BANGKOK (Thomson Reuters Foundation) – Eight people died and 131,600 were evacuated as a tropical storm on top of heavy monsoon rains soaked the Philippines capital, Manila, and other parts of the main island Luzon, the United Nations’ latest report said.
More rain fell in the 24-hour period from August 18 to 19 than the average for the whole of August, forcing some 41,000 people to take shelter in 198 evacuation centres and more than double that number to take refuge with friends and relatives, the report said.
Up to 60 percent of Metro Manila was flooded on Tuesday and while the waters subsided later in the day, 20 percent of the capital remains under water, and dozens of roads in Luzon are still closed by floodwater.
The torrential rain was the result of strong southwest monsoon rains being reinforced by Tropical Storm Trami, which led to flooding and landslides in Metro Manila and 11 provinces in Luzon.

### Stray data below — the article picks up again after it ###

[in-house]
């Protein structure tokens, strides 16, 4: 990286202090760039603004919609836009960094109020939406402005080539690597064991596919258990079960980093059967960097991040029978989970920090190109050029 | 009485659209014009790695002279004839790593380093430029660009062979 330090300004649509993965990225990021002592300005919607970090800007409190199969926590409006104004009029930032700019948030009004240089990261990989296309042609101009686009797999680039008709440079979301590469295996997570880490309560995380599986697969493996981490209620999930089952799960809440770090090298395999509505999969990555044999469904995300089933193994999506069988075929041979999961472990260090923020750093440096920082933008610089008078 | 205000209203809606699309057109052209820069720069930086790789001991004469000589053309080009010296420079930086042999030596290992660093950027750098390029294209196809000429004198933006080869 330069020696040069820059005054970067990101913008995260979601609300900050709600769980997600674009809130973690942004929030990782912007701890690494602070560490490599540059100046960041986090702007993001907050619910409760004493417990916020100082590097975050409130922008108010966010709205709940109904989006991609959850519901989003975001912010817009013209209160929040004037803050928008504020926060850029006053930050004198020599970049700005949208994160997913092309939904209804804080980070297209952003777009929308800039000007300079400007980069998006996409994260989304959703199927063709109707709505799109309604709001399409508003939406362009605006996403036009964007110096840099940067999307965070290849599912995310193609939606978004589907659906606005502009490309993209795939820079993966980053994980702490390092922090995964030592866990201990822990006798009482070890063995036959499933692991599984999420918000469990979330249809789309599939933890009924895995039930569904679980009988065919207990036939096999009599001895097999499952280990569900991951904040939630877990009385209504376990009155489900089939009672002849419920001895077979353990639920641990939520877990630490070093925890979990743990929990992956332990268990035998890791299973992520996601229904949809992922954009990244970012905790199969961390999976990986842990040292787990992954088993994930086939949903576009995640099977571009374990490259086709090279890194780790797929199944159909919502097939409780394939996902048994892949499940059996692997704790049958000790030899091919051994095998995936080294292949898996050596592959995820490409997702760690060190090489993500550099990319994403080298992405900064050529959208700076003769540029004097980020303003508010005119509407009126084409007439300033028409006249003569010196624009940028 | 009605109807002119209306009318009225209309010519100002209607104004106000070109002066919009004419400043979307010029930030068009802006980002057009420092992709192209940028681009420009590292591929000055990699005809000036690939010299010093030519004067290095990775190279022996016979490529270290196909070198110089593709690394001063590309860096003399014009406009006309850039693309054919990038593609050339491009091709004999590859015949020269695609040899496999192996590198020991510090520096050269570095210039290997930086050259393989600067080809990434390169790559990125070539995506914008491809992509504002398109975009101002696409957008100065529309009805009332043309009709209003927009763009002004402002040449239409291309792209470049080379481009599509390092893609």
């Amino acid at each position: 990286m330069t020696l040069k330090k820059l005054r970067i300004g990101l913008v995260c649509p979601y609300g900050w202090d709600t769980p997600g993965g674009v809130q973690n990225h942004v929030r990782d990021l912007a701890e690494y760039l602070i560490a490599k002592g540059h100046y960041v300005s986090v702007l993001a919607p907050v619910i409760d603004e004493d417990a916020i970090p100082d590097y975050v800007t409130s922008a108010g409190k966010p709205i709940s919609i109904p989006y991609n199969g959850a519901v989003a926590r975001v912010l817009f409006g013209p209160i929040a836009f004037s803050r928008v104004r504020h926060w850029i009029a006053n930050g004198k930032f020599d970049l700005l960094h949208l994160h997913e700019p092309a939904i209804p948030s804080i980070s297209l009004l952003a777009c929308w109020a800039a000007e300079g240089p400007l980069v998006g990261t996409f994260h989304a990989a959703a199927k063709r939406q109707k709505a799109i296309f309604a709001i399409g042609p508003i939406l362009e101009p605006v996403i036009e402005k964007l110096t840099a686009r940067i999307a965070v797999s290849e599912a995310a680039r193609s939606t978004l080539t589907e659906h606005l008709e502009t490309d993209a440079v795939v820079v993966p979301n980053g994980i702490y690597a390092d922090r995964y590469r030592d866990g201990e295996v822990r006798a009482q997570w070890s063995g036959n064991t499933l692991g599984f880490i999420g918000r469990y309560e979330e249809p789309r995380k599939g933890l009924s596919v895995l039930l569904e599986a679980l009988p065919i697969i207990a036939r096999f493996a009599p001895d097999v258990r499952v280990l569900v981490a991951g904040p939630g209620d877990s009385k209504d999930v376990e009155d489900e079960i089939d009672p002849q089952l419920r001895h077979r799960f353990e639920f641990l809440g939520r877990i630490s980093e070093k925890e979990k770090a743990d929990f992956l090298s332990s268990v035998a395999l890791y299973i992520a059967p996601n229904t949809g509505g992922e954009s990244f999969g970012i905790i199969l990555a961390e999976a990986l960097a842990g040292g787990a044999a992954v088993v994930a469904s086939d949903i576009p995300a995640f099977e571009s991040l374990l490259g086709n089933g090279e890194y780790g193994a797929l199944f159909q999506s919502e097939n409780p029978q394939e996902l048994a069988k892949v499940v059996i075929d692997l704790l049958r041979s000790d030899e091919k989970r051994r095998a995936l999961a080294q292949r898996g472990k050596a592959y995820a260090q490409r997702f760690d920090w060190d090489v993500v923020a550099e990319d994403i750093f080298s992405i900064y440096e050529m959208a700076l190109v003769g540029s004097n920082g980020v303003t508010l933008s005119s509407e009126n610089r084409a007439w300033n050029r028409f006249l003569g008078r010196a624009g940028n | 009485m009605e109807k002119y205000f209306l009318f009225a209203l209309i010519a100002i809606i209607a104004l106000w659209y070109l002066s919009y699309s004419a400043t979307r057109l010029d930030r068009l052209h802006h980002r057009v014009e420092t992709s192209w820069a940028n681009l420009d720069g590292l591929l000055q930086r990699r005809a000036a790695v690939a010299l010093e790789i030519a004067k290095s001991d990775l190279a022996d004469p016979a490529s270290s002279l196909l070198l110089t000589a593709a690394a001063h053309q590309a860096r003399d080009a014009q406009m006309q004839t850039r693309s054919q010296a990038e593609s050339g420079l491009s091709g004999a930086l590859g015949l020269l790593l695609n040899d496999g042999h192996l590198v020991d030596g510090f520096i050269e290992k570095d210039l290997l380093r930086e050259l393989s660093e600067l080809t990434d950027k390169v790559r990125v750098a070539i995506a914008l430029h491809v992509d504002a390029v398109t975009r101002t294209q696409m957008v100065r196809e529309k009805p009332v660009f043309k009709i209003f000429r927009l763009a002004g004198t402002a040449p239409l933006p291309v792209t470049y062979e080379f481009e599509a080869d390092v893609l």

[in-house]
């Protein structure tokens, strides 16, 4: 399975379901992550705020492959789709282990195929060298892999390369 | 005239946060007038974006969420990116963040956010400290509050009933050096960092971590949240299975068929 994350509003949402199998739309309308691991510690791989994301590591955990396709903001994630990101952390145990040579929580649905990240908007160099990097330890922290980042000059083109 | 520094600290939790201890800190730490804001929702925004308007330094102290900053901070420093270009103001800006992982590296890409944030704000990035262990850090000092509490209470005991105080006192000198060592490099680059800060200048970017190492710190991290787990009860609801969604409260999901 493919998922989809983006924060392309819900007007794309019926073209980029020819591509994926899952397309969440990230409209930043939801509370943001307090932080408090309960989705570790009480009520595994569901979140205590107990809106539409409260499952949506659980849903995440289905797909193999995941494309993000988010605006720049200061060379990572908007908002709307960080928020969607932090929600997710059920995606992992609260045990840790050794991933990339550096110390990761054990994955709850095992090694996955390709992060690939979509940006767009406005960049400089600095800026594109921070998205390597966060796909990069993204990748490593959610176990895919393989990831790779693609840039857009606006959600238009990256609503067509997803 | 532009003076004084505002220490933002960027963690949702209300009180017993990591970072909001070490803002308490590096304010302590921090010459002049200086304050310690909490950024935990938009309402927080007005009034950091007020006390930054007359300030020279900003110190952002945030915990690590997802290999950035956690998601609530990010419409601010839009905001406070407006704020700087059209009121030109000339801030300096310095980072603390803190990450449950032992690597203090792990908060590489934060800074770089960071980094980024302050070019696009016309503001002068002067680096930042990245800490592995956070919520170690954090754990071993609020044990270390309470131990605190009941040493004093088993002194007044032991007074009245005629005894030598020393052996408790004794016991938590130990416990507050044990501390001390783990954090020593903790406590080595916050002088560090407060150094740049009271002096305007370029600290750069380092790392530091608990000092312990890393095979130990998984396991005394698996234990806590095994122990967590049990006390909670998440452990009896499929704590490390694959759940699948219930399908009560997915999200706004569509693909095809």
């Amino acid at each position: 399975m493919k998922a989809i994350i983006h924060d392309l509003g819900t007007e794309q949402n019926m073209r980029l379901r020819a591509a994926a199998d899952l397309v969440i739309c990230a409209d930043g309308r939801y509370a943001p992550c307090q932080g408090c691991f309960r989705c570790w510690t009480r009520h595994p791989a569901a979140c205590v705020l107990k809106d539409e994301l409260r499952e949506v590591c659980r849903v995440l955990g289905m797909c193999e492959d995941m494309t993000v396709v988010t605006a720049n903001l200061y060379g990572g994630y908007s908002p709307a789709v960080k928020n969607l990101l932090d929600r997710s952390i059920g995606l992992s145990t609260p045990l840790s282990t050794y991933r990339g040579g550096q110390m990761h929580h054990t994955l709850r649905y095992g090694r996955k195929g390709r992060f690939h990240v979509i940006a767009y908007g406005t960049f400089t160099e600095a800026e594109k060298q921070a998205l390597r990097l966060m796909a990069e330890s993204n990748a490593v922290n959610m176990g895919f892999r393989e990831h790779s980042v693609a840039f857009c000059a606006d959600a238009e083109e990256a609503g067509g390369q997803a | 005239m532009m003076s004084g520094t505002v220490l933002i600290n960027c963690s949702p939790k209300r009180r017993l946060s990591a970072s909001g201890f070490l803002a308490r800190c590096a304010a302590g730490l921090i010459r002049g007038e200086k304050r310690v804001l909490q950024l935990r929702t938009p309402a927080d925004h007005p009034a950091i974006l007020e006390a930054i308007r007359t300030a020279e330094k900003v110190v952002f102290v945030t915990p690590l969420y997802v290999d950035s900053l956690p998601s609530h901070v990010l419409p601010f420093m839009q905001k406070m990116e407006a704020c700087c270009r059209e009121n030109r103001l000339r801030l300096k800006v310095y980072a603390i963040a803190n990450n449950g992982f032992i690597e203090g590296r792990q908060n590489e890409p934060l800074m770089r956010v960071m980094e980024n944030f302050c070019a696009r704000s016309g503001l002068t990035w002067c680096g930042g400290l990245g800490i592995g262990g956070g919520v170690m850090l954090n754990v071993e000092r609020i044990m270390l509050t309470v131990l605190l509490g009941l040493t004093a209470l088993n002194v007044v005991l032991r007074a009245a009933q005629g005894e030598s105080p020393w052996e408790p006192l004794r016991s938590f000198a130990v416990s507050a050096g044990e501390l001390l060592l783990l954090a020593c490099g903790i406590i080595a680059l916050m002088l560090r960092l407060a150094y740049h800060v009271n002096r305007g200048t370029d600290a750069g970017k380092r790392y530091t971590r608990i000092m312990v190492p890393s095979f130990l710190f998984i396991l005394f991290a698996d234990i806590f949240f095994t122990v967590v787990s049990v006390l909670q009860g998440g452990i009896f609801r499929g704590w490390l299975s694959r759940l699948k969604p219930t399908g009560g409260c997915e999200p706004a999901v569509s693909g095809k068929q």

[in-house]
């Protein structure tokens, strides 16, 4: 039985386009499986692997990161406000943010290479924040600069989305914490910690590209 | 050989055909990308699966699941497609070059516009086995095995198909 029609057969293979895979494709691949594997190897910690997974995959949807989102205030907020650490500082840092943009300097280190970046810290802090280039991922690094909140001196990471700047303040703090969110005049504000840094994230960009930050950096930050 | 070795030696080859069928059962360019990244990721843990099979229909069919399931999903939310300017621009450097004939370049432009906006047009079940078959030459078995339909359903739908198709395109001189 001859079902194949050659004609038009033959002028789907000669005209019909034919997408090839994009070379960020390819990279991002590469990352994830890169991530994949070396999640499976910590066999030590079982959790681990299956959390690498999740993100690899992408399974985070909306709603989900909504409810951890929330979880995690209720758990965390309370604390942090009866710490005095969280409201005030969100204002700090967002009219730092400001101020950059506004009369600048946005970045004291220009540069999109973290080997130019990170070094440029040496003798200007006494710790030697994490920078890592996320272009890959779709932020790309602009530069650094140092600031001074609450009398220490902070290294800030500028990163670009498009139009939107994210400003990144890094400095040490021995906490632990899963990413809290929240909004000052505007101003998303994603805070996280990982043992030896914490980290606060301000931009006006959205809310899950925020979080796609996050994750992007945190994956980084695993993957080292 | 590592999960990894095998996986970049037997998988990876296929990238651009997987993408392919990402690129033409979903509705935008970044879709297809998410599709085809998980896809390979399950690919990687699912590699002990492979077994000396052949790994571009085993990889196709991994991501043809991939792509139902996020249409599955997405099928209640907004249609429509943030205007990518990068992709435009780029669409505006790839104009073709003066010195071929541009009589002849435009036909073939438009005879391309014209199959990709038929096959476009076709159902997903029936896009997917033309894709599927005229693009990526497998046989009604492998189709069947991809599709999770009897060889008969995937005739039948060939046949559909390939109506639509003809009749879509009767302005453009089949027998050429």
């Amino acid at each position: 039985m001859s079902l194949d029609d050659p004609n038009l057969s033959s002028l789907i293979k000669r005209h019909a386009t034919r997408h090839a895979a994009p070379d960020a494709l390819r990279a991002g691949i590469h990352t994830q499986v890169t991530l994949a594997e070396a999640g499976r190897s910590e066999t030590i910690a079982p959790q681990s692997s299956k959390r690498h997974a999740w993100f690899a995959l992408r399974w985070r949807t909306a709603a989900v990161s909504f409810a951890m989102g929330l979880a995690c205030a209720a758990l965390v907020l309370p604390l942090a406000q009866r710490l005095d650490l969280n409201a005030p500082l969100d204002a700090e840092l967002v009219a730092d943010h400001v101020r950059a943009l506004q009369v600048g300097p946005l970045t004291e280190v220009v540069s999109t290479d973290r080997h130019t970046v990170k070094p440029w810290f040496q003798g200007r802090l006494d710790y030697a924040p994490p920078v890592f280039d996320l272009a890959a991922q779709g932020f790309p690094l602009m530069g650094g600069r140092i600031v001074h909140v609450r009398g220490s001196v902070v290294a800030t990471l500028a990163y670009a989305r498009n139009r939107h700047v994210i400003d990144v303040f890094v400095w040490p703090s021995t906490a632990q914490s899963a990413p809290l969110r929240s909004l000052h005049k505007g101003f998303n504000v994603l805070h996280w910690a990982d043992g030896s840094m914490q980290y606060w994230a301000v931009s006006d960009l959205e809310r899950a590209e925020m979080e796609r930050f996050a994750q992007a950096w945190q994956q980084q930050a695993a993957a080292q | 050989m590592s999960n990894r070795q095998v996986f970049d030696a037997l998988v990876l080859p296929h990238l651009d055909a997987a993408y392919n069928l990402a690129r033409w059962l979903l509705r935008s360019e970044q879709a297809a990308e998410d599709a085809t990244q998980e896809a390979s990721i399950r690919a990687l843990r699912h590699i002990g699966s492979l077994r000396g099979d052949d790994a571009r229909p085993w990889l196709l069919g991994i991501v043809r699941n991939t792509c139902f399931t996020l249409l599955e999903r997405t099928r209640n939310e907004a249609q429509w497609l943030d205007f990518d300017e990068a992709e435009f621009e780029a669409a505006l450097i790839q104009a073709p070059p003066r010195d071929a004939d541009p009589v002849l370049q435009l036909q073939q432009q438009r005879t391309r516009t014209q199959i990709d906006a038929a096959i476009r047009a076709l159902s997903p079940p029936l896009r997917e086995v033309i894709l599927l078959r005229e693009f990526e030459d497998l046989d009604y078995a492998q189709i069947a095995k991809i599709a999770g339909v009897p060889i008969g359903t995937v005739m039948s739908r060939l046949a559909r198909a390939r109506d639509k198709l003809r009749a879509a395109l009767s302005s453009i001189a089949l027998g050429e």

The Philippines is no stranger to storms - about 20 typhoons hit the Southeast Asian country every year, destroying tens of thousands of homes, and a 2011 United Nations survey ranked it the third most vulnerable country to natural hazards and climate change, after Vanuatu and Tonga.
Bopha was the most intense storm to hit the Philippines in 2012. It struck the southern island of Mindanao, leaving more than 1,800 dead or missing, damaging more than 210,000 homes and affecting 6 million people.